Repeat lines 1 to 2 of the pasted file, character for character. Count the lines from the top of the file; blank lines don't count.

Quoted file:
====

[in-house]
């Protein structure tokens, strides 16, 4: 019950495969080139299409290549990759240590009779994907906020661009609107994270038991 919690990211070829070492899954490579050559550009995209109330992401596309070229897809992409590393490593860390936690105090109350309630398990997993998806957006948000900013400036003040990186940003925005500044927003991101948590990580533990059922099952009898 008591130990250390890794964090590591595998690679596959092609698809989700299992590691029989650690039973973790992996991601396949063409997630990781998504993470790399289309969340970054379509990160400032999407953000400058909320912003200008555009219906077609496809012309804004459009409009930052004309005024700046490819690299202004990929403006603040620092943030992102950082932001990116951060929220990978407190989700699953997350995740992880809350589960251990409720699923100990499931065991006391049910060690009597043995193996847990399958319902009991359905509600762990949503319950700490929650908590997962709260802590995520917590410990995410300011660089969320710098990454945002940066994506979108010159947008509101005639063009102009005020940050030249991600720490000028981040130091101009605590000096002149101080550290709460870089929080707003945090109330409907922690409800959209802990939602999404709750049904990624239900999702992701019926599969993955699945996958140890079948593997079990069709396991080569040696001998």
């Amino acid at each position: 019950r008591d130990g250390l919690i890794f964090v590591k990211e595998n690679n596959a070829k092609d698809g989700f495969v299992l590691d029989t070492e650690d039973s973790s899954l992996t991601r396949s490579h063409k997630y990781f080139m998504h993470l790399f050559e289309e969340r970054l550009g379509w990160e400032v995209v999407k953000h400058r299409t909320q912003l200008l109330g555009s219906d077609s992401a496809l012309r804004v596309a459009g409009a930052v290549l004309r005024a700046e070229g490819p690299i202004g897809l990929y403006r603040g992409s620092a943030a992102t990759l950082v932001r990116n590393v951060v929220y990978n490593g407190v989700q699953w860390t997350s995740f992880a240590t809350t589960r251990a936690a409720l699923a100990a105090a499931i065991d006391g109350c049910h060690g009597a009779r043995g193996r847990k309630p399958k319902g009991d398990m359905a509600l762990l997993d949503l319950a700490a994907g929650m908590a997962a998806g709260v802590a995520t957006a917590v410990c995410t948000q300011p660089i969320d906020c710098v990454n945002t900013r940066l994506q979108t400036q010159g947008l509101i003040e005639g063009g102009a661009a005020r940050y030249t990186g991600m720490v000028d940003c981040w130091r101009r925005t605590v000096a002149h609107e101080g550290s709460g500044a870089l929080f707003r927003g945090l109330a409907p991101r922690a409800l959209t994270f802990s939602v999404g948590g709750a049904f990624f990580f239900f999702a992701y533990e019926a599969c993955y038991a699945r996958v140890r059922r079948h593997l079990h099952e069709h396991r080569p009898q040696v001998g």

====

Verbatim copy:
[in-house]
């Protein structure tokens, strides 16, 4: 019950495969080139299409290549990759240590009779994907906020661009609107994270038991 919690990211070829070492899954490579050559550009995209109330992401596309070229897809992409590393490593860390936690105090109350309630398990997993998806957006948000900013400036003040990186940003925005500044927003991101948590990580533990059922099952009898 008591130990250390890794964090590591595998690679596959092609698809989700299992590691029989650690039973973790992996991601396949063409997630990781998504993470790399289309969340970054379509990160400032999407953000400058909320912003200008555009219906077609496809012309804004459009409009930052004309005024700046490819690299202004990929403006603040620092943030992102950082932001990116951060929220990978407190989700699953997350995740992880809350589960251990409720699923100990499931065991006391049910060690009597043995193996847990399958319902009991359905509600762990949503319950700490929650908590997962709260802590995520917590410990995410300011660089969320710098990454945002940066994506979108010159947008509101005639063009102009005020940050030249991600720490000028981040130091101009605590000096002149101080550290709460870089929080707003945090109330409907922690409800959209802990939602999404709750049904990624239900999702992701019926599969993955699945996958140890079948593997079990069709396991080569040696001998």